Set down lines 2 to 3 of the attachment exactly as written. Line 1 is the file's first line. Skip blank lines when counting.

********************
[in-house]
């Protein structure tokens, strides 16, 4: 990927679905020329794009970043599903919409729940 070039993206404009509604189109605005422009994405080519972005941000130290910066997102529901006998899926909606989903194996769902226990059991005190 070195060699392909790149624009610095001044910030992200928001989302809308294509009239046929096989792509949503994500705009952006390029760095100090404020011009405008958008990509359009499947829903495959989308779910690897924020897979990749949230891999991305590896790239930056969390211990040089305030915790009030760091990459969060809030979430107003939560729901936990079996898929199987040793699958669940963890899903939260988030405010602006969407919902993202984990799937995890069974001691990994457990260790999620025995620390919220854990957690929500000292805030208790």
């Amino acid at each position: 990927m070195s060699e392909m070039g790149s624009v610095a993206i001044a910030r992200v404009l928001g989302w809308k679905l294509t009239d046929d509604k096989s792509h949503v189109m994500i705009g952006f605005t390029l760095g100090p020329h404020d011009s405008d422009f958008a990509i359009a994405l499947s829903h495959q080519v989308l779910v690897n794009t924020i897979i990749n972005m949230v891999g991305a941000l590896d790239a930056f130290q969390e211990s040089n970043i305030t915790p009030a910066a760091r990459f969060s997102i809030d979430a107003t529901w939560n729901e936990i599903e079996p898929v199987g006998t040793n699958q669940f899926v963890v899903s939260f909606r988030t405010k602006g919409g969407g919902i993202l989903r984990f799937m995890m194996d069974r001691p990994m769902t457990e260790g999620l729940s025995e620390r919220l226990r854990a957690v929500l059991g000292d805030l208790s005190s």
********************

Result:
């Protein structure tokens, strides 16, 4: 990927679905020329794009970043599903919409729940 070039993206404009509604189109605005422009994405080519972005941000130290910066997102529901006998899926909606989903194996769902226990059991005190 070195060699392909790149624009610095001044910030992200928001989302809308294509009239046929096989792509949503994500705009952006390029760095100090404020011009405008958008990509359009499947829903495959989308779910690897924020897979990749949230891999991305590896790239930056969390211990040089305030915790009030760091990459969060809030979430107003939560729901936990079996898929199987040793699958669940963890899903939260988030405010602006969407919902993202984990799937995890069974001691990994457990260790999620025995620390919220854990957690929500000292805030208790």
């Amino acid at each position: 990927m070195s060699e392909m070039g790149s624009v610095a993206i001044a910030r992200v404009l928001g989302w809308k679905l294509t009239d046929d509604k096989s792509h949503v189109m994500i705009g952006f605005t390029l760095g100090p020329h404020d011009s405008d422009f958008a990509i359009a994405l499947s829903h495959q080519v989308l779910v690897n794009t924020i897979i990749n972005m949230v891999g991305a941000l590896d790239a930056f130290q969390e211990s040089n970043i305030t915790p009030a910066a760091r990459f969060s997102i809030d979430a107003t529901w939560n729901e936990i599903e079996p898929v199987g006998t040793n699958q669940f899926v963890v899903s939260f909606r988030t405010k602006g919409g969407g919902i993202l989903r984990f799937m995890m194996d069974r001691p990994m769902t457990e260790g999620l729940s025995e620390r919220l226990r854990a957690v929500l059991g000292d805030l208790s005190s």